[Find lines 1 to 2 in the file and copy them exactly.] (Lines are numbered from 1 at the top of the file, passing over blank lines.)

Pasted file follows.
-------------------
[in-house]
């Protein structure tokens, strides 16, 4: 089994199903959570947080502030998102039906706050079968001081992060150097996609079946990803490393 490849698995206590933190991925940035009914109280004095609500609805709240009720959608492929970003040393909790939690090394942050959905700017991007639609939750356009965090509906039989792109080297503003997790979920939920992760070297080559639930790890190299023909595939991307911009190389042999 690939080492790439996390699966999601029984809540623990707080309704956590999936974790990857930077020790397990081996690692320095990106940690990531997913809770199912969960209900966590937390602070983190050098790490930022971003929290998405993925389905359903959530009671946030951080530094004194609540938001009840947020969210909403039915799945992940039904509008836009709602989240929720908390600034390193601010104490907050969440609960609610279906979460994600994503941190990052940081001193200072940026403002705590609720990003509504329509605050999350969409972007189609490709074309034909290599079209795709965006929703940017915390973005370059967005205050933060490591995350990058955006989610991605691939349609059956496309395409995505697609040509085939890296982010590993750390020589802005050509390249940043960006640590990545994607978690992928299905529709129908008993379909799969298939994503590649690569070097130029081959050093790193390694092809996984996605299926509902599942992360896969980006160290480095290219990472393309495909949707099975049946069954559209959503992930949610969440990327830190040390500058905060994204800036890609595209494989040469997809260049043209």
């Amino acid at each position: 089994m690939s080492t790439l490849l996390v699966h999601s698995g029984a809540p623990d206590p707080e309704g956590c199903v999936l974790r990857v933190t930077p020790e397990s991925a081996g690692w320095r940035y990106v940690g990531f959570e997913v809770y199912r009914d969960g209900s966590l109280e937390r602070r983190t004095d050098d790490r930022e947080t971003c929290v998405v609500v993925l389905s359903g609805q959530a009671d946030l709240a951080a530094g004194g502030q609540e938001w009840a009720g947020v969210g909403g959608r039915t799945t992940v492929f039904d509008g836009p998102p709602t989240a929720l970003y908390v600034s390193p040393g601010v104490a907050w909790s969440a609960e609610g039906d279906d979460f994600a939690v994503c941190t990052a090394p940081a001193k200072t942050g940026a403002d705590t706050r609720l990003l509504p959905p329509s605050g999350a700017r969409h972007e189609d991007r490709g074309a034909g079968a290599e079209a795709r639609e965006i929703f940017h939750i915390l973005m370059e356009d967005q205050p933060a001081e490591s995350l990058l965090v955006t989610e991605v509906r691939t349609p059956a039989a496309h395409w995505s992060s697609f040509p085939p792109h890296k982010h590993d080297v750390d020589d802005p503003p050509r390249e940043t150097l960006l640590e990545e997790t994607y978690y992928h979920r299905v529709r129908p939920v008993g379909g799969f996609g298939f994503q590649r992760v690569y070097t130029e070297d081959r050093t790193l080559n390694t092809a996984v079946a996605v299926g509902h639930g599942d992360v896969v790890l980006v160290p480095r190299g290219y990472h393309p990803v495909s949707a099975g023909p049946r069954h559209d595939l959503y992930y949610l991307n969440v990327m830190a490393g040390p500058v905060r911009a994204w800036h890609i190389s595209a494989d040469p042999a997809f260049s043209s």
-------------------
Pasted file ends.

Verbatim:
[in-house]
């Protein structure tokens, strides 16, 4: 089994199903959570947080502030998102039906706050079968001081992060150097996609079946990803490393 490849698995206590933190991925940035009914109280004095609500609805709240009720959608492929970003040393909790939690090394942050959905700017991007639609939750356009965090509906039989792109080297503003997790979920939920992760070297080559639930790890190299023909595939991307911009190389042999 690939080492790439996390699966999601029984809540623990707080309704956590999936974790990857930077020790397990081996690692320095990106940690990531997913809770199912969960209900966590937390602070983190050098790490930022971003929290998405993925389905359903959530009671946030951080530094004194609540938001009840947020969210909403039915799945992940039904509008836009709602989240929720908390600034390193601010104490907050969440609960609610279906979460994600994503941190990052940081001193200072940026403002705590609720990003509504329509605050999350969409972007189609490709074309034909290599079209795709965006929703940017915390973005370059967005205050933060490591995350990058955006989610991605691939349609059956496309395409995505697609040509085939890296982010590993750390020589802005050509390249940043960006640590990545994607978690992928299905529709129908008993379909799969298939994503590649690569070097130029081959050093790193390694092809996984996605299926509902599942992360896969980006160290480095290219990472393309495909949707099975049946069954559209959503992930949610969440990327830190040390500058905060994204800036890609595209494989040469997809260049043209």